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Family: Hydrocharitaceae

Common Name: Amazonian Frogbit

Origin and Habitat: Occurs in lakes, ponds and slow-flowing rivers throughout South America.

Ideal position in aquarium

Floating surface plant, or emersed as a bog plant in a paludarium or terrarium.

Lighting requirements

Moderate to bright, usually irrelevant since the plant is on the surface under the light.

Growth rate

Moderate to Rapid.

Minimum Tank Suggestion


Water parameters for Amazon Frogbit

Soft to moderately hard, acidic to slightly basic/alkaline (pH to 8) water, temperature 18-30C/64-86F.


The round thick waxy leaves grow out from a rosette forming a pod that will then send a runner out from which another pod will develop and successive runners and pods; these can be seen in the second accompanying photo which shows the plant from the below the surface. The underside of the leaf is covered by a thick aerenchymatous cushion that at first glance resembles a cluster of snail eggs.

The plant is very prolific, and will soon cover the surface and should regularly be thinned out. A very attractive surface cover in aquaria, and numerous small characins (pencilfish, tetras) frequently browse the dangling roots. Should not be too close to the light or the leaves may burn.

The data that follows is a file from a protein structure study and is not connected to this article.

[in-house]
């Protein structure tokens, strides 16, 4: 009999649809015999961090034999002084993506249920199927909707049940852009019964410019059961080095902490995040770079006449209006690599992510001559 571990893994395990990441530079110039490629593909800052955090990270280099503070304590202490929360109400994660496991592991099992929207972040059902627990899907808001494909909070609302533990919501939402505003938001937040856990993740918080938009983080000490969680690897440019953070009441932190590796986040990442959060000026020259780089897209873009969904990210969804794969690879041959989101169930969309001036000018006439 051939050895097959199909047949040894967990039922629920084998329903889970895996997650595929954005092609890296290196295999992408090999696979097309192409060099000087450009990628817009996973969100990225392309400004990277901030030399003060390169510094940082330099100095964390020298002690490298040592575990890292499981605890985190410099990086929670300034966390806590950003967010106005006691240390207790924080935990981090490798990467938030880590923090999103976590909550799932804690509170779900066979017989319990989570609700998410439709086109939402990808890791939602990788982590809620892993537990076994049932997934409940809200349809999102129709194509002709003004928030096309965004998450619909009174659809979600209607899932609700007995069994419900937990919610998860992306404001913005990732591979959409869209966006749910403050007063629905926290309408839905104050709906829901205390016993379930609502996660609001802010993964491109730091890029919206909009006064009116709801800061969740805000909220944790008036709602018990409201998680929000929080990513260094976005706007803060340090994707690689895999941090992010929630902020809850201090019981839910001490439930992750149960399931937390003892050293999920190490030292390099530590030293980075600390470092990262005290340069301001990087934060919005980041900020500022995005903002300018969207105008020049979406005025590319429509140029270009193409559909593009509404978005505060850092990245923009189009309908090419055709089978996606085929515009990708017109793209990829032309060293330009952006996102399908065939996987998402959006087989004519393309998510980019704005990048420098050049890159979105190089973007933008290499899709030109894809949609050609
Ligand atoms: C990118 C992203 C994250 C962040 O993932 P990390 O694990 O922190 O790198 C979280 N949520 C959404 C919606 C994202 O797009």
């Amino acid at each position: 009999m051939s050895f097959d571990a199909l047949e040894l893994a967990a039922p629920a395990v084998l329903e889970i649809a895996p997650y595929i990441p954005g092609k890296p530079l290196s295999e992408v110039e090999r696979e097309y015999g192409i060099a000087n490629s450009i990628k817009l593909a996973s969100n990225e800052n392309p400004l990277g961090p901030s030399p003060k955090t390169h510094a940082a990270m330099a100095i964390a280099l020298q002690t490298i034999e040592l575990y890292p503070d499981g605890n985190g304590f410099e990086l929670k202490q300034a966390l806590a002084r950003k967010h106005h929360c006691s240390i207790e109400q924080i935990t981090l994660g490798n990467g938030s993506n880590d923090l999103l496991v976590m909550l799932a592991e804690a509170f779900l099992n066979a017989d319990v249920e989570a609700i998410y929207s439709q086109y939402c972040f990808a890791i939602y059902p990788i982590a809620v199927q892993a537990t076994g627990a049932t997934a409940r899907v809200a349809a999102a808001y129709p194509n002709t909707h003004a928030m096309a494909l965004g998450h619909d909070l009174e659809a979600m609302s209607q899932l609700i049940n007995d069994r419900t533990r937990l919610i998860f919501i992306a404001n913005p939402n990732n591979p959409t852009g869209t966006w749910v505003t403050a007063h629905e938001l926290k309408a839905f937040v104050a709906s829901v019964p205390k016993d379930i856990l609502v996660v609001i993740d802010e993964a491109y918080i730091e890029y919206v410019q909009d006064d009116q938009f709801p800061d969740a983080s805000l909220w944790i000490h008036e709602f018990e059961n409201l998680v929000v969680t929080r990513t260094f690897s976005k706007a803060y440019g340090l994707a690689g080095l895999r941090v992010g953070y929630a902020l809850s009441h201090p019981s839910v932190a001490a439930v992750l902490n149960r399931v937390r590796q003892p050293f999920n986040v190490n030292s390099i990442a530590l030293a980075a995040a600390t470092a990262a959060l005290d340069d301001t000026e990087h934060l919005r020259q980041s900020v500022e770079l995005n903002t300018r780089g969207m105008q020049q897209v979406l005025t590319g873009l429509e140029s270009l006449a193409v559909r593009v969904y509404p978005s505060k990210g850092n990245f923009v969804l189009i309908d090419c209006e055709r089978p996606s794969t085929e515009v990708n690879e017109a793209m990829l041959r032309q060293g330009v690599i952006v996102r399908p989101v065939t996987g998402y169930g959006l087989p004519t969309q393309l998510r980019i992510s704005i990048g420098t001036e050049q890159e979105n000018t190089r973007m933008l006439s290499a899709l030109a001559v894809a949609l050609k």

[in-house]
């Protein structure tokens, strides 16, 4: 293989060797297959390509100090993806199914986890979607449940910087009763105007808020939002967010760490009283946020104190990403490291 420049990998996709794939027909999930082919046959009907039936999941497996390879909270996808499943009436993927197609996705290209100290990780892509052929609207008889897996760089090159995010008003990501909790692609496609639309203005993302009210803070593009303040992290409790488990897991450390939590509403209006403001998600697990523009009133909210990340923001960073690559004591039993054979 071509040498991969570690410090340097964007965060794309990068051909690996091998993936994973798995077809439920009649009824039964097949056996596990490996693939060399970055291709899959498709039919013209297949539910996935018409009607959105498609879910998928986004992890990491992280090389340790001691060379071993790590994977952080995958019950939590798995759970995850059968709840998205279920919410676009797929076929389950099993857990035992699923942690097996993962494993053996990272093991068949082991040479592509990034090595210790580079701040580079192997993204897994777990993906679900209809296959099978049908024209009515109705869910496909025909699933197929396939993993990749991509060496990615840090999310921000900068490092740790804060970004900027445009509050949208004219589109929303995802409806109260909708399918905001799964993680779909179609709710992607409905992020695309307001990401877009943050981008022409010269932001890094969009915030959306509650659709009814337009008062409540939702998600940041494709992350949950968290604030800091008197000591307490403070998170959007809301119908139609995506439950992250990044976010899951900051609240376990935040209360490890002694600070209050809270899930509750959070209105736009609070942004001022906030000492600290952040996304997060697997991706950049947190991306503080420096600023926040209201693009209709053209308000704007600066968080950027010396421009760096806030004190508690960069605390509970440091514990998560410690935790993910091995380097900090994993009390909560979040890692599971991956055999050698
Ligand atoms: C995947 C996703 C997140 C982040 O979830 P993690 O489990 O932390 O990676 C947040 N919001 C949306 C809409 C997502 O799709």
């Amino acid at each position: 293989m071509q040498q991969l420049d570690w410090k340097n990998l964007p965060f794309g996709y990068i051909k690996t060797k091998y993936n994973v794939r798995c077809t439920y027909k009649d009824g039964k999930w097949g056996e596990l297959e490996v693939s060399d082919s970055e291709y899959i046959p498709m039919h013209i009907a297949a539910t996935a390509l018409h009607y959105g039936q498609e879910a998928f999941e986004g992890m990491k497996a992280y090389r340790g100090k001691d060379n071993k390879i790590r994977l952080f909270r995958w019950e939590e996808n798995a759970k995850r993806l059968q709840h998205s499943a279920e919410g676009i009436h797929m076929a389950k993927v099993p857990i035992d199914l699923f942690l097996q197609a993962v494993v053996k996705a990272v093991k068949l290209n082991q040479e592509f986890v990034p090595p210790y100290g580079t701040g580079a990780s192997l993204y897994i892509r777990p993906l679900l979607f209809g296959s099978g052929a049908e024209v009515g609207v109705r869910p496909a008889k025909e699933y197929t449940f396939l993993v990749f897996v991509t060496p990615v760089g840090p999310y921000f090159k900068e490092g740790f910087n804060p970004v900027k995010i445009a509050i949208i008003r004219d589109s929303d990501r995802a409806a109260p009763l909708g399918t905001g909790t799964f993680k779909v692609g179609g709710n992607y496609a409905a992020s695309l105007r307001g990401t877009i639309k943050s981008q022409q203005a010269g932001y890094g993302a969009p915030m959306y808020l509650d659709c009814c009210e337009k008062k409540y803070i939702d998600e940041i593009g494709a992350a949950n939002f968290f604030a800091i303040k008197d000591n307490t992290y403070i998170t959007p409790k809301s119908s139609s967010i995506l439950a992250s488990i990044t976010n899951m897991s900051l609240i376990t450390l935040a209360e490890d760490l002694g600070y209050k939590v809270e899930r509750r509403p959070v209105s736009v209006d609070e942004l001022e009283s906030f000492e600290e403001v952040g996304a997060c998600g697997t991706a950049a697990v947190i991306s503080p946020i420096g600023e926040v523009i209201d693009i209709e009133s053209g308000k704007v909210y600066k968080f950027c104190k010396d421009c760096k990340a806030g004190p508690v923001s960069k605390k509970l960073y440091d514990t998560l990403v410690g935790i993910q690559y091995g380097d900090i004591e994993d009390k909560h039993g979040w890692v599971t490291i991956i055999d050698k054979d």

This plant will also grow emersed as a bog plant in wet sand, and is thus useful in paludaria and terraria.

The Hydrocharitaceae family, commonly known as Frogbit, to which this plant belongs is quite varied; it contains plants as diverse from each other as the subject species, Vallisneria, Egeria, Elodea and others. There is no real similarity between many of these genera.

There are other plants very similar in appearance that may be confused with Limnobium laevigatum. Limnobium spongia is a native North American Frogbit, and Hydrocharis morsus-ranae is a European/Asian plant sometimes referred to as Common or European Frogbit. This latter is a very invasive plant that was intentionally introduced into North America via Ottawa, Canada in 1932. It has since spread quickly and by 2003 was known to occur throughout much of southeastern Ontario, southern Quebec, northern New York and Vermont and eastern Michigan. "Frogbit" is classified in several states including California and Washington as a noxious weed. It is likely that some aquarium plants are in fact not L. laevigatum but one of the other two.

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